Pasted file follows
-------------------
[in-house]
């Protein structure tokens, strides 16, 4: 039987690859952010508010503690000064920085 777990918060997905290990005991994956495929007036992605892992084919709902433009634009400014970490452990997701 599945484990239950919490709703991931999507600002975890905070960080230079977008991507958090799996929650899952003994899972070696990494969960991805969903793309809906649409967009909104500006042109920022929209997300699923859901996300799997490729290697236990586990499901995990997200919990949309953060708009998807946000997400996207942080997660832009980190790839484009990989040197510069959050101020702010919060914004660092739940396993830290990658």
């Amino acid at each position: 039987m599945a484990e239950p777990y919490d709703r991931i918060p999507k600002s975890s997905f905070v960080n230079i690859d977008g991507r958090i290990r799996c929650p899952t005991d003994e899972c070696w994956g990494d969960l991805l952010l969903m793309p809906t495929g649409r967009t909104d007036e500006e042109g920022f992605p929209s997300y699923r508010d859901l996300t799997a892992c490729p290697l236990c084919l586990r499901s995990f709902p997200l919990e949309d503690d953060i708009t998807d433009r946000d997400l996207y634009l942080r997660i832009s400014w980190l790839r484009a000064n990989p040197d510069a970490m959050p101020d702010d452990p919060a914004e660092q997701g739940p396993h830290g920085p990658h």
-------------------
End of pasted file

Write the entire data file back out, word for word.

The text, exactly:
[in-house]
């Protein structure tokens, strides 16, 4: 039987690859952010508010503690000064920085 777990918060997905290990005991994956495929007036992605892992084919709902433009634009400014970490452990997701 599945484990239950919490709703991931999507600002975890905070960080230079977008991507958090799996929650899952003994899972070696990494969960991805969903793309809906649409967009909104500006042109920022929209997300699923859901996300799997490729290697236990586990499901995990997200919990949309953060708009998807946000997400996207942080997660832009980190790839484009990989040197510069959050101020702010919060914004660092739940396993830290990658």
């Amino acid at each position: 039987m599945a484990e239950p777990y919490d709703r991931i918060p999507k600002s975890s997905f905070v960080n230079i690859d977008g991507r958090i290990r799996c929650p899952t005991d003994e899972c070696w994956g990494d969960l991805l952010l969903m793309p809906t495929g649409r967009t909104d007036e500006e042109g920022f992605p929209s997300y699923r508010d859901l996300t799997a892992c490729p290697l236990c084919l586990r499901s995990f709902p997200l919990e949309d503690d953060i708009t998807d433009r946000d997400l996207y634009l942080r997660i832009s400014w980190l790839r484009a000064n990989p040197d510069a970490m959050p101020d702010d452990p919060a914004e660092q997701g739940p396993h830290g920085p990658h």